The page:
Ireland’s GDPR enforcement “bottleneck”
Returning to Schrems’ near-decade long battle for a decision on his complaint, as a case-study in delayed data protection enforcement this one is hard to beat. Indeed, it may represent a record for how long an individual has waited (at least if you ignore all the complaints where no action was taken by the regulator at all).
But it’s important to emphasize that the Irish DPC’s record on GDPR enforcement is under more general attack than the slings and arrows it’s received as a result of this particularly tortuous data flows saga. (Which even Schrems sounds like he’d quite like to see the back of at this point.)
Analysis on five years of the GDPR, put out earlier this month by the Irish Council for Civil Liberties (ICCL), dubs the enforcement situation a “crisis” — warning: “Europe’s failure to enforce the GDPR exposes everyone to acute hazard in the digital age and fingering Ireland’s DPA as a leading cause of enforcement failure against Big Tech.”
And the ICCL points the finger of blame squarely at Ireland’s DPC.
“Ireland continues to be the bottleneck of enforcement: It delivers few draft decisions on major cross-border cases, and when it does eventually do so other European enforcers routinely vote by majority to force it to take tougher enforcement action,” the report argues — before pointing out that: “Uniquely, 75% of Ireland’s GDPR investigation decisions in major EU cases were overruled by majority vote of its European counterparts at the EDPB, who demand tougher enforcement action.”
The ICCL also highlights that nearly all (87%) of cross-border GDPR complaints to Ireland repeatedly involve the same handful of Big Tech companies: Google, Meta (Facebook, Instagram, WhatsApp), Apple, TikTok, and Microsoft. But says many complaints against these tech giants never even get a full investigation — thereby depriving complaints of the ability to exercise their rights.
The analysis points out that the Irish DPC chooses “amicable resolution” to conclude the vast majority (83%) of cross-border complaints it receives (citing the oversight body’s own statistics) — further noting: “Using amicable resolution for repeat offenders, or for matters likely to impact many people, contravenes European Data Protection Board guidelines.”
The DPC was contacted for a response to the analysis but declined comment.
The ICCL has called for Commission to step in and tackle the GDPR enforcement crisis, warning: “The Commission’s forthcoming proposal to improve how DPAs cooperate may help but much more is required to fix GDPR enforcement. The ultimate responsibility for this crisis rests with the European Commissioner for Justice, Didier Reynders. We urge him to take serious action.”
Today’s final decision on Facebook’s data flows flopping out of Ireland, after almost a decade of tortuous procedural dilly-dallying — which, let’s not forget, has claimed the scalps of not one but two high level EU-US data deals thus far — won’t do anything to quell criticism of the Ireland as a GDPR enforcement bottleneck (regardless of helpful press leaks last week, ahead of today’s Facebook data flows decision, seeking to frame a positive narrative for the regulator with talk of a “record” fine but no mention of the EDPB’s role in binding the enforcement).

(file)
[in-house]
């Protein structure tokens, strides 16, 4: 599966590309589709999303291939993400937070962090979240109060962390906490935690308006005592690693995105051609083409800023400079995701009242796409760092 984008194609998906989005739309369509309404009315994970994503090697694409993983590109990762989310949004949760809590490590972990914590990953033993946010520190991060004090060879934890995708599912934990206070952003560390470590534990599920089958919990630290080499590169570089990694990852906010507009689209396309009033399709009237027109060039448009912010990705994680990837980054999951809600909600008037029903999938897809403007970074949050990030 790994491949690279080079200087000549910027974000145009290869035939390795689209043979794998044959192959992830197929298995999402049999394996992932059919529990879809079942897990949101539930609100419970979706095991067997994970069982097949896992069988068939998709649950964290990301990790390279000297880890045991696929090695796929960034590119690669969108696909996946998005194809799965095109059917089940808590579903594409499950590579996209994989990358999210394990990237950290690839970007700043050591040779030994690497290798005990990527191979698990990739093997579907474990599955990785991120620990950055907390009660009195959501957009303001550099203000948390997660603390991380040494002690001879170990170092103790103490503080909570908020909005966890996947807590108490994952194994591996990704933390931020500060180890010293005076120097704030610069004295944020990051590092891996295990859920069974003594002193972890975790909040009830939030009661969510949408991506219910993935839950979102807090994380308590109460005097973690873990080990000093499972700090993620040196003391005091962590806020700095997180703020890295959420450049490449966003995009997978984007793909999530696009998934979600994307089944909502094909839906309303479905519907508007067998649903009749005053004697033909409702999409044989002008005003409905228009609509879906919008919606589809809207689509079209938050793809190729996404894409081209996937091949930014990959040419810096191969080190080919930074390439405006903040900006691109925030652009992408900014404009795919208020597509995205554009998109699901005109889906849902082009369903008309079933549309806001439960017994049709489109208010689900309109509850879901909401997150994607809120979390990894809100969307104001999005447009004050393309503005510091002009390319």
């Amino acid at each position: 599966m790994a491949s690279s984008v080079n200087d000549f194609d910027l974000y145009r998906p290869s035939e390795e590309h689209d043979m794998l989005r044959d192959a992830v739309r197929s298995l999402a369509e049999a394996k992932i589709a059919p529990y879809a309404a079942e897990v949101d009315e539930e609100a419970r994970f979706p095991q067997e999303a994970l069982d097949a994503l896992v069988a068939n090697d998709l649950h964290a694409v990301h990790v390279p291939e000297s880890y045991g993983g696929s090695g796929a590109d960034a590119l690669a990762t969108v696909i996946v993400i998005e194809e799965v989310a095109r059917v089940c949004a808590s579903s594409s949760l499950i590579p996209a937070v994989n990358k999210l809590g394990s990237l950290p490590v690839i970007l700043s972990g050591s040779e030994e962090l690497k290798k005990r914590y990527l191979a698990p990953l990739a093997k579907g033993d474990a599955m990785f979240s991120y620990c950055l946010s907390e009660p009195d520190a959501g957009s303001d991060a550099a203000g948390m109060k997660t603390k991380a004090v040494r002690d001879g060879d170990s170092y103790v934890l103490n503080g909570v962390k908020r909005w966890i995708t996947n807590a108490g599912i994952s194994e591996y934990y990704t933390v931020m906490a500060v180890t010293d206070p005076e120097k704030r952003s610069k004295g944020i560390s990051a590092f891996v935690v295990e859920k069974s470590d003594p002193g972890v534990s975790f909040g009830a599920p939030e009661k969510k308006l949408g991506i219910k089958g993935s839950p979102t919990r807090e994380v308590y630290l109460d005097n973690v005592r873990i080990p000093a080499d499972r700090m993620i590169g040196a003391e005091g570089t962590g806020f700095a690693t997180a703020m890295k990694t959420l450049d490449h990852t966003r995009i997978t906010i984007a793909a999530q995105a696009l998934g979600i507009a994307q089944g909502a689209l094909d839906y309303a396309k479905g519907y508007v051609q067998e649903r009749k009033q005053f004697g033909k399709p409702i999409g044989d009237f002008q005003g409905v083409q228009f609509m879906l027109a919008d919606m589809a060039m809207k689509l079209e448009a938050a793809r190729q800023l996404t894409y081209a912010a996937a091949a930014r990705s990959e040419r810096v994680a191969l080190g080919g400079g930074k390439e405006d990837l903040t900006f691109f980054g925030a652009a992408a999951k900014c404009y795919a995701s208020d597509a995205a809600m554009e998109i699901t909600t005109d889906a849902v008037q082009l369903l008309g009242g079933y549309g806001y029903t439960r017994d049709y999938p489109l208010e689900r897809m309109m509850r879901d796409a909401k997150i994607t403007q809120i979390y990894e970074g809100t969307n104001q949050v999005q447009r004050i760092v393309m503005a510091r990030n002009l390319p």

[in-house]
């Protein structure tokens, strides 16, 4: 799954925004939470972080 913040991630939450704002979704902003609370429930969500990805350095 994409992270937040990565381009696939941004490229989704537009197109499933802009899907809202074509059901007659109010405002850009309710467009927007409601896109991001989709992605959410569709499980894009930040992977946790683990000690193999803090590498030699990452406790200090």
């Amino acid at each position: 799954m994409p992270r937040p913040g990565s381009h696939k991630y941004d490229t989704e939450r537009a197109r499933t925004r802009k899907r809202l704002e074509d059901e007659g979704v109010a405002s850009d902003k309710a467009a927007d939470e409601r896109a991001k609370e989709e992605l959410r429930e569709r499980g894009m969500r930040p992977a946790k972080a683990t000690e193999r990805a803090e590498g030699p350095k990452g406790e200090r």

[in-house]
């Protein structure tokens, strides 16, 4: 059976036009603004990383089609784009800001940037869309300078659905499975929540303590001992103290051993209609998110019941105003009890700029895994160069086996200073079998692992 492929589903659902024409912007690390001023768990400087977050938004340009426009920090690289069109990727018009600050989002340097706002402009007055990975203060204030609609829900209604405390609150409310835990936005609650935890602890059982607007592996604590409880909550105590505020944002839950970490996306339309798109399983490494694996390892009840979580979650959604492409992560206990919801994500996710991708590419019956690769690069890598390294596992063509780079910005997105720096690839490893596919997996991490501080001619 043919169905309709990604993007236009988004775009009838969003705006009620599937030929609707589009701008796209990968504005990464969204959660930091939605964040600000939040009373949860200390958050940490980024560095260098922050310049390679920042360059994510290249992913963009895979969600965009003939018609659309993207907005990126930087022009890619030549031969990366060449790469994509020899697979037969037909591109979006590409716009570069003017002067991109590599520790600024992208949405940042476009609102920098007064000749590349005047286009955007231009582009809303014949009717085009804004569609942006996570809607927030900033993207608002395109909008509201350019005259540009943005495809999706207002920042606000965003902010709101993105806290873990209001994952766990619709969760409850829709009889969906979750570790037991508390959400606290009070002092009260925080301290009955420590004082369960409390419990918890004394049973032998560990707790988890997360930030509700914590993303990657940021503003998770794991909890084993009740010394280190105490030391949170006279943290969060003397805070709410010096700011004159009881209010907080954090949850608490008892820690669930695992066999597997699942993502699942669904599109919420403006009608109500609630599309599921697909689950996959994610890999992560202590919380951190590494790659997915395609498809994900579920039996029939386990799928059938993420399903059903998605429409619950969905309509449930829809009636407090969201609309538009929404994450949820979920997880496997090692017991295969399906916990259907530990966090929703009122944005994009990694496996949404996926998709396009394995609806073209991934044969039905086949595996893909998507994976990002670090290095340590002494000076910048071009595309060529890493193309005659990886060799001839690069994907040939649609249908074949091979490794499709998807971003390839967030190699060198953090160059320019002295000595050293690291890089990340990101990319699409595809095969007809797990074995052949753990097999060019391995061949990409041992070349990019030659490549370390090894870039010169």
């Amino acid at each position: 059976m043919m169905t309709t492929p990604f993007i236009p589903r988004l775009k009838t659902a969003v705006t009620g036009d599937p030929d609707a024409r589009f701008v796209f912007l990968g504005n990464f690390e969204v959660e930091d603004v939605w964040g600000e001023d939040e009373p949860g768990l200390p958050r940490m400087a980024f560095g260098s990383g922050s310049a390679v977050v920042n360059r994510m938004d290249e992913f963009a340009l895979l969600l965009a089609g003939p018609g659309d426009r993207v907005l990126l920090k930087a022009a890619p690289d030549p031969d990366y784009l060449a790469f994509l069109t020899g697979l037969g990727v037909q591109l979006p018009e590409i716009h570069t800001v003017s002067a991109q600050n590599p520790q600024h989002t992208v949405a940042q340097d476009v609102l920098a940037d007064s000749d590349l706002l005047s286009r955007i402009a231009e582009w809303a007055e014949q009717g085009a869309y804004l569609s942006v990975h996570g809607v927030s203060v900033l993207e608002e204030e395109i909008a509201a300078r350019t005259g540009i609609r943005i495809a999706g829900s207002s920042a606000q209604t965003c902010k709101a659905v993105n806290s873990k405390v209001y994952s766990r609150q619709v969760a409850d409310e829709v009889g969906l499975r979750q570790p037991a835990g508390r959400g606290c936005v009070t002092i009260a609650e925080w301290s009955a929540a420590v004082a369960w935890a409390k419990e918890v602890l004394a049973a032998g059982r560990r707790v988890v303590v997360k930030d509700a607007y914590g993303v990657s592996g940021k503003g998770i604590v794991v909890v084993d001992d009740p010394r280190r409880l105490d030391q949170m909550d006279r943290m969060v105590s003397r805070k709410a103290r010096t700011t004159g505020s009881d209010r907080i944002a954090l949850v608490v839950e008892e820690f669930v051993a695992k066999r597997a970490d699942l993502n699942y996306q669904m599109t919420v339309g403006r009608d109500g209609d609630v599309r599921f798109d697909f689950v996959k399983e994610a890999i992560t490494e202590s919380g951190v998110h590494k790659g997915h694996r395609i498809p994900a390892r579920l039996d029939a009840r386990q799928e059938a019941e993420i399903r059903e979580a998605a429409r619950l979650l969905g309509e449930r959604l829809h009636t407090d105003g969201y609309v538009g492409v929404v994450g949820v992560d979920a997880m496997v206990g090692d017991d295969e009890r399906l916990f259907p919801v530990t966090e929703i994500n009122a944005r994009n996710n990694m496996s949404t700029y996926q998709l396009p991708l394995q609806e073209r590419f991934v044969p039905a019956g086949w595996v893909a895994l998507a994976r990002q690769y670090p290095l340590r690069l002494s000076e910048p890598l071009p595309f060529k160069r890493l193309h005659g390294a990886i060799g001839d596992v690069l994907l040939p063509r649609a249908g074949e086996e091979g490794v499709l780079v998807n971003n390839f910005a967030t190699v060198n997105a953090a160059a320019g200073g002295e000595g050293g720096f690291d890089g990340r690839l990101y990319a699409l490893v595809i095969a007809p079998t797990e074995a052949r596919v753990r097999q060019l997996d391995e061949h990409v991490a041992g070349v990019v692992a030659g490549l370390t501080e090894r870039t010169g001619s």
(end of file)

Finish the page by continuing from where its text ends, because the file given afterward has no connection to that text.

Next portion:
Indeed, the lasting legacy of the Facebook data flows saga, and other painstakingly extracted DPC under-enforcements against Big Tech’s systematic privacy abuses, is already writ large in the centalized oversight role of Big Tech that the Commission has taken on itself for the Digital Services Act and Digital Markets Act — a development that recognizes the importance of regulating platform power for securing the future of the European project.
All that said, Ireland’s data protection authority obviously can’t carry the can for all the myriad enforcement issues attached to the GDPR.
The reality is a patchwork of problems frustrate effective enforcement across the bloc as you might expect with decentralized oversight structure which factors in linguistic and culture differences across 27 Member States and varying opinions on how best to approach oversight atop big (and very personal) concepts like privacy which may mean very different things to different people.
Schrems’ privacy rights not-for-profit, noyb, has been collating information on this patchwork of GDPR enforcement issues — which include things like under-resourcing of smaller agencies and a general lack of in-house expertise to deal with digital issues; transparency problems and information blackholes for complainants; cooperation issues and legal barriers frustrating cross-border complaints; and all sorts of ‘creative’ interpretations of complaints “handling” — meaning nothing being done about a complaint still remains a common outcome — to name just a few of the issues it’s encountered.
“The reality is we have to tell people, in many cases, you have a right to complain, but the chances are that this is not going to help you and not going to fix your problem. And that is fundamentally an issue if we say we have a fundamental right to privacy, and there are all these authorities and we pump millions of Euros into them. And the answer we have to give to people is to say you can give it a try but very likely it’s not going to help you — and that is my biggest worry after five years of the GDPR that unfortunately that’s still the answer we have to give people,” says Schrems.
However Ireland does play an oversized role in GDPR enforcement on Big Tech — which in turn has an outsized impact on web users’ rights — which means the decisions it drafts and shapes (or, indeed, elects not to take) impact hundreds of millions of European consumers. So the level of scrutiny on Dublin is well merited.